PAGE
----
• The professional conduct of the military and the protesting public in Sudan has hugely helped in maintaining the country's peace and sovereignty.
• The military continues to maintain very high standards of patriotism and nationalism by protecting the very civilian protesters.
Sudan is experiencing a political crisis as a result of civilian unrest that earlier this year toppled former President Omar al-Bashir and now defies the 10-member military council that wants to oversee a two-year transitional rule.
Tens of thousands of civilians continue to defy the temporary military rule extension.
The public insistence on defying the military transitional rule is already having its toll on the Military Council, forcing leadership changes and just this week the resignation of three senior council members.
There is no question that the professional conduct of the military and the protesting public in Sudan has hugely helped in maintaining the country's peace and sovereignty. The military maintains that their work is to defend the nation and the people.
I was particularly impressed when the military stopped police and intelligence agents brutality on protesters. This later forced the head of intelligence to resign. This is a rare occurrence.
The military continues to maintain very high standards of patriotism and nationalism by protecting the very civilian protesters who forced their former Commander-in-Chief, Gen Bashir, to resign and now defy their transition rule. The protesters are demanding the reinstatement of a civilian rule.
We know how militaries in most countries in the region have tolerated dictators, protected them and in some cases continue to back totalitarian regimes at the expense of the people and country.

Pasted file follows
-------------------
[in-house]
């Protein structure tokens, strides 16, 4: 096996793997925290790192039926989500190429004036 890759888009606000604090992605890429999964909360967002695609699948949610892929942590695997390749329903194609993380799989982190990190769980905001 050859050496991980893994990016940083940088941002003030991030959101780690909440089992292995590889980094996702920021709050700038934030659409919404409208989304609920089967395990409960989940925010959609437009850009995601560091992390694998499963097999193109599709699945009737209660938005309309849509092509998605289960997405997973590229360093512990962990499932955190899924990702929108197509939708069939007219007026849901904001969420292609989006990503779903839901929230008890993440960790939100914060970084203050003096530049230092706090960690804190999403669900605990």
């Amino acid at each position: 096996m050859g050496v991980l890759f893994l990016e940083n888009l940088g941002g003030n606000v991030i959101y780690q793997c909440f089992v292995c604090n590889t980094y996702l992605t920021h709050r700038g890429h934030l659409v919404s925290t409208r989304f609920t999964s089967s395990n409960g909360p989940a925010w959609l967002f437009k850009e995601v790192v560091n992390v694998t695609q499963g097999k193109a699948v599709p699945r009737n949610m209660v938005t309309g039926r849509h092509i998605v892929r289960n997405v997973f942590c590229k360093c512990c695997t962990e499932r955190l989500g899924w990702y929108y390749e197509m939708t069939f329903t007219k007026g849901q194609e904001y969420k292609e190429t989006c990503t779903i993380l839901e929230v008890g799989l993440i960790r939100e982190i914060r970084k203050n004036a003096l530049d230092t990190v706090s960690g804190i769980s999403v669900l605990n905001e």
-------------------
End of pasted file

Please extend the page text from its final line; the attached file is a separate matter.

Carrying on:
In Sudan, when the public said no more Bashir, the army refused to be forced to help keep the general in power.
Scenes of heavily armed military officers on tanks and armoured vehicles providing security to the anti-government protests while freely mingling with angry protesters and at times even seen dancing with them when Bashir resigned was not only moving but timely as it helped defuse tension and maintain peace.
Could you imagine such scenes happening in Mogadishu, Addis Ababa, Nairobi, Dar es Salaam, Kampala or even Burundi?
How would the military in those countries treat protesters? And more importantly, how would the civilians have behaved? Can we really protest in a civilised manner without destroying property like the Sudanese protesters?
The reality is that such scenes are rare in Africa. The only other example I can remember was in Zimbabwe, when the military briefly took over power after ousting Africa's longest-serving President, Robert Mugabe.
In Zimbabwe’s case, we know the military protected Mugabe, while in Sudan Bashir is said to be under house arrest. Just recently, the Sudanese military announced seizure of millions of US Dollars found in Bashir's house in Khartoum. This clearly shows the Sudan military impartiality.
I believe we have a lot to learn from Sudan. The people of Sudan have proved that violence is not the best way to resolve high stake political crisis, they proved that you can actually peacefully picket and ultimately force the government to respect the will of the people.
On Wednesday, Sudanese judges announced they would be joining the protesters, who are also professionals such as doctors, teachers camped outside the Sudan military headquarters, to call for judicial independence.
RIGHTS AND PRIVILEGES
The judges’ announcement to join protesters is, of course, a huge boost to the protest and shows the high levels of maturity, organisation and above all, the level of patriotism among the civilians who certainly know their rights and privileges.
This is clearly a highly learned and civilised people that we should emulate and learn from. I hope our men in uniform have seen how the Sudanese military handle the protesters.